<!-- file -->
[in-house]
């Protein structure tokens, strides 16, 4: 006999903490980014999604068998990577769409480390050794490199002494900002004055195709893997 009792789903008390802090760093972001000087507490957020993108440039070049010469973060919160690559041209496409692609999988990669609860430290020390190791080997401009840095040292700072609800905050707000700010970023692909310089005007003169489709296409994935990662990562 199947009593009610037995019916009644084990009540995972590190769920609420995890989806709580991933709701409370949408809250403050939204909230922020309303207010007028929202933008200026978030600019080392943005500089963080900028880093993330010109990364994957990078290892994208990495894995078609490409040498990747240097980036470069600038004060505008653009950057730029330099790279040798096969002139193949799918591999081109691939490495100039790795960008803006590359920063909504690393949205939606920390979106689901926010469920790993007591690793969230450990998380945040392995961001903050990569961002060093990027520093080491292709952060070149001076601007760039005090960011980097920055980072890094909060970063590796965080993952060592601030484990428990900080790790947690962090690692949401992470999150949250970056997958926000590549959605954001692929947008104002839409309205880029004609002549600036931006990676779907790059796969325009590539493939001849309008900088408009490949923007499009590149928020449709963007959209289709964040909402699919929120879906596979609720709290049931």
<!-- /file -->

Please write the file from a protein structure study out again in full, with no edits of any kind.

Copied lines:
[in-house]
């Protein structure tokens, strides 16, 4: 006999903490980014999604068998990577769409480390050794490199002494900002004055195709893997 009792789903008390802090760093972001000087507490957020993108440039070049010469973060919160690559041209496409692609999988990669609860430290020390190791080997401009840095040292700072609800905050707000700010970023692909310089005007003169489709296409994935990662990562 199947009593009610037995019916009644084990009540995972590190769920609420995890989806709580991933709701409370949408809250403050939204909230922020309303207010007028929202933008200026978030600019080392943005500089963080900028880093993330010109990364994957990078290892994208990495894995078609490409040498990747240097980036470069600038004060505008653009950057730029330099790279040798096969002139193949799918591999081109691939490495100039790795960008803006590359920063909504690393949205939606920390979106689901926010469920790993007591690793969230450990998380945040392995961001903050990569961002060093990027520093080491292709952060070149001076601007760039005090960011980097920055980072890094909060970063590796965080993952060592601030484990428990900080790790947690962090690692949401992470999150949250970056997958926000590549959605954001692929947008104002839409309205880029004609002549600036931006990676779907790059796969325009590539493939001849309008900088408009490949923007499009590149928020449709963007959209289709964040909402699919929120879906596979609720709290049931």